Lemaitre, Pierre - 'Camille' (translated by Frank Wynne)
The first thing about French Commandant Camille Verhoeven (Detective Chief Inspector) that characterises him is his height. At 4 foot 11 inches Camille is easily recognisable by members of the police force and judiciary, and also by his adversaries, and this fame often precedes him.
The second thing is the tragedy that has shaped his life for the last four years and has had a profound effect on his character, lifestyle and his methods of working; when his wife Irene was brutally murdered (in the first book of the trilogy) Camille descended into the black depths of depression and never recovered.
So when Anne Forestier is caught in the wrong place at the wrong time during an armed robbery of a Paris jeweller's, savagely beaten and left for dead, then pursued by the man intending to kill her, Camille is unable to let go. He keeps quiet that Anne is his lover, manages to get the case assigned to himself, calls in favours and breaks all the rules to save the woman he loves, stop the pain, find some peace. He fails to explain his reasons to anyone, including Louis, his extremely patient, exquisite and cultured right-hand man.
Frenzied Camille and terrified Anne know the robber is intent on killing her, following her every move in and out of hospital. The unidentified man is determined to exact revenge, and while planning the final move, he is also methodically analysing the criminal underworld and providing a running commentary on his own skewed take on the French justice system. As the construction of the novel cleverly moves between the perspectives of Camille, Anne and the robber, this adds to the suspense and unsettling mood, punctuated by the vicious scenes of violence, brutal images that might not be necessary yet sadly make sense within the story.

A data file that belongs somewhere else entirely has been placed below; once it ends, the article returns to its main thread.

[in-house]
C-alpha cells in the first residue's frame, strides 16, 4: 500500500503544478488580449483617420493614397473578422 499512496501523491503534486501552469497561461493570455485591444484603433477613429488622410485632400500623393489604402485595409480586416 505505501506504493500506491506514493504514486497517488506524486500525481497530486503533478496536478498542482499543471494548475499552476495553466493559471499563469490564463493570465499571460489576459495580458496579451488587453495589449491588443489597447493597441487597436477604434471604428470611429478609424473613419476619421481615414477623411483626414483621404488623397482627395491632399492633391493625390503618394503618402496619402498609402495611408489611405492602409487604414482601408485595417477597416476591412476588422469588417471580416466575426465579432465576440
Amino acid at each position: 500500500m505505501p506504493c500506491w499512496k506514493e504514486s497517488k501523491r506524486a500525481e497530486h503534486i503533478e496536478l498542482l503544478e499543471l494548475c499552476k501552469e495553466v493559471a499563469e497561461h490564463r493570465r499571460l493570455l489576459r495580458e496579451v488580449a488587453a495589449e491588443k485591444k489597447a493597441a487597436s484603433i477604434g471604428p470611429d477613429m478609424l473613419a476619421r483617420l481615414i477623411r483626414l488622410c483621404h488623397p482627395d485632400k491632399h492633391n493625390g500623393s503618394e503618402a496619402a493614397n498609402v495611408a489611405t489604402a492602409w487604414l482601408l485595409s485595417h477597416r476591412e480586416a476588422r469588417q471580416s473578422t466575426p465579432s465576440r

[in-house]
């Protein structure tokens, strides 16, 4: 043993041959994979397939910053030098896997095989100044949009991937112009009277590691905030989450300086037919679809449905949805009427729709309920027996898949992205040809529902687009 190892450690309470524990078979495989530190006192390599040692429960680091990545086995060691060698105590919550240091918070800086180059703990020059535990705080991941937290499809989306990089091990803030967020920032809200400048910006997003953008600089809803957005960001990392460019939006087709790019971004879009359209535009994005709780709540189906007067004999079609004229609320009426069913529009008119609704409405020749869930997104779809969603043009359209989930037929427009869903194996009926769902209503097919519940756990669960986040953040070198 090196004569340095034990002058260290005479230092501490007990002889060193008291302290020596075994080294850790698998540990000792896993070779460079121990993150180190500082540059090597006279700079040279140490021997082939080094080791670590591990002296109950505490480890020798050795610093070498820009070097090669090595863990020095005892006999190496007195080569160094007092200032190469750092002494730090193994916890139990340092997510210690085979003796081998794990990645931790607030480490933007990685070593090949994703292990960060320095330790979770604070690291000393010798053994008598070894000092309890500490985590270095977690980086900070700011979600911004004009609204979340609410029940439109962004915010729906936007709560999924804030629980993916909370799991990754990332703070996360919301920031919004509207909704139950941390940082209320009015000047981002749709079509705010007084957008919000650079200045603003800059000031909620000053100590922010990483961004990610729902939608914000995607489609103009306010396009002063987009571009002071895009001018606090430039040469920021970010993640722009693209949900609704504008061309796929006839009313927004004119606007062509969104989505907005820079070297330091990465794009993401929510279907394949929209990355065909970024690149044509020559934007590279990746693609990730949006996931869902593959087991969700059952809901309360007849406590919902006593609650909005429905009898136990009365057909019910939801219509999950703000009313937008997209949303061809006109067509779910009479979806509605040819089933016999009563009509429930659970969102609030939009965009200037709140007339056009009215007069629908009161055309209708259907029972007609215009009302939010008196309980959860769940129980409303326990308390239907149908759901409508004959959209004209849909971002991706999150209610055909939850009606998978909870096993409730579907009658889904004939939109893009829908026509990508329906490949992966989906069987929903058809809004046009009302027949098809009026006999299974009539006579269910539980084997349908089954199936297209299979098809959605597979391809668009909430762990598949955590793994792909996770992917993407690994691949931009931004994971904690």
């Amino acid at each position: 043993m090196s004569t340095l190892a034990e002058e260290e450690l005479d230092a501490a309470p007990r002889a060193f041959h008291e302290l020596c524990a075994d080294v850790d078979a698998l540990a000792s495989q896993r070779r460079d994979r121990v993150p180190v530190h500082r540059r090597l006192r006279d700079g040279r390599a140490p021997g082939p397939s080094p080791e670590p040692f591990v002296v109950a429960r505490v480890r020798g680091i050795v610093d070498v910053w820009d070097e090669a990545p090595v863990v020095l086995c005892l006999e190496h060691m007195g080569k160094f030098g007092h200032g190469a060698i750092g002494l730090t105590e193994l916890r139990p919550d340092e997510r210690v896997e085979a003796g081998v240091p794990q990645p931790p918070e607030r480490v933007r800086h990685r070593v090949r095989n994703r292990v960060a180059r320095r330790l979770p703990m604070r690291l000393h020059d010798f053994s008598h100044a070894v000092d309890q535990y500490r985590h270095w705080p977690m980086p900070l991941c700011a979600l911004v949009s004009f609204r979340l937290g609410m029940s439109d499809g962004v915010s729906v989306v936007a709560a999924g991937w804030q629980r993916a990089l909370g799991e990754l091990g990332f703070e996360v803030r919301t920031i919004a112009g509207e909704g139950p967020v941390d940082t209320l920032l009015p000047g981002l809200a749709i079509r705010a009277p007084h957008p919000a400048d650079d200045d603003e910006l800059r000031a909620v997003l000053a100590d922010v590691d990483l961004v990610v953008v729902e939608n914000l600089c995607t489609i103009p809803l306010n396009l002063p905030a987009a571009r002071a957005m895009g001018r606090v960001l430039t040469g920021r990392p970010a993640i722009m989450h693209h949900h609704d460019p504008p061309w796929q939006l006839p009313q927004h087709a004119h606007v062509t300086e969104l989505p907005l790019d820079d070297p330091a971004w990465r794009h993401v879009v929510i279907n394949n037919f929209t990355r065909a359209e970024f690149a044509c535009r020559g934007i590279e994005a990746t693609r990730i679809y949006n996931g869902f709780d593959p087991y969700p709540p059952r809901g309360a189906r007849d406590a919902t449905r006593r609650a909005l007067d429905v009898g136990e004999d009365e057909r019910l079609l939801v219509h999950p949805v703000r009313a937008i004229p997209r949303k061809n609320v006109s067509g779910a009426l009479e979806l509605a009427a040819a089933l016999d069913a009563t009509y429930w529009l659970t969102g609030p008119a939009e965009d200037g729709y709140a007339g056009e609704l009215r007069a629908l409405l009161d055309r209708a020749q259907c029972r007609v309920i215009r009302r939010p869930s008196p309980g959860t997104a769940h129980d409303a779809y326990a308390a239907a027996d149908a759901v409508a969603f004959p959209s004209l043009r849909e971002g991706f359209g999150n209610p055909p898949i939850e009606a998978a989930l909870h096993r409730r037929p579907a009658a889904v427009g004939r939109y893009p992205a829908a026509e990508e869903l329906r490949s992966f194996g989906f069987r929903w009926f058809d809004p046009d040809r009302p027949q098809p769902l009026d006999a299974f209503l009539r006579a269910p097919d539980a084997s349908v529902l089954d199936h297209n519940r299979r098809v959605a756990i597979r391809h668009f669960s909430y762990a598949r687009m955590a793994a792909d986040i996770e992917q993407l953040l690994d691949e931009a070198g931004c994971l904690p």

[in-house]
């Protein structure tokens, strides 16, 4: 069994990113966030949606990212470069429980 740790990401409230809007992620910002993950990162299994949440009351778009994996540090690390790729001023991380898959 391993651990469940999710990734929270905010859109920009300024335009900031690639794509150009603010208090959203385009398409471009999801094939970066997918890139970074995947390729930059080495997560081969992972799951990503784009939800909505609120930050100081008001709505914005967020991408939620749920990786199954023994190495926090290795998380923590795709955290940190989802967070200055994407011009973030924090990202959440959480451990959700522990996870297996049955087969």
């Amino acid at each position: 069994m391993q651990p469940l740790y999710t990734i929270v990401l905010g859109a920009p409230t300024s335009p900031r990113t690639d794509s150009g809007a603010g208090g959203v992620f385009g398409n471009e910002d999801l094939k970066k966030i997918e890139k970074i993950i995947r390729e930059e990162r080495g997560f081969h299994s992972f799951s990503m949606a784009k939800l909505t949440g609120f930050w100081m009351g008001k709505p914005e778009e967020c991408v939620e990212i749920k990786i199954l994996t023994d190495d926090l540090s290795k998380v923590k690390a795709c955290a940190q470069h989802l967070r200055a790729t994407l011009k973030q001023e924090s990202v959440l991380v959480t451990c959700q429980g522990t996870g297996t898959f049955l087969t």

Camille's private demons, thoughts and emotions, cloud his professional judgement, yet the reader is left rooting for him. Within three days the well-respected Inspector of the brigade criminelle goes off the rails as the chilling plot unravels and the culmination is not what he nor the readers might have expected. However, I feel that this was the right way to finish the story, even though I haven't read previous two books and have only met this character in the trilogy's final instalment. CAMILLE is an intense, complex and very intelligent book. The psychological portrait of Inspector Verhoeven gives an insight into the mind of a broken yet hopeful man who, it seems against the external perception, is a lion-hearted hero.
Ewa Sherman, England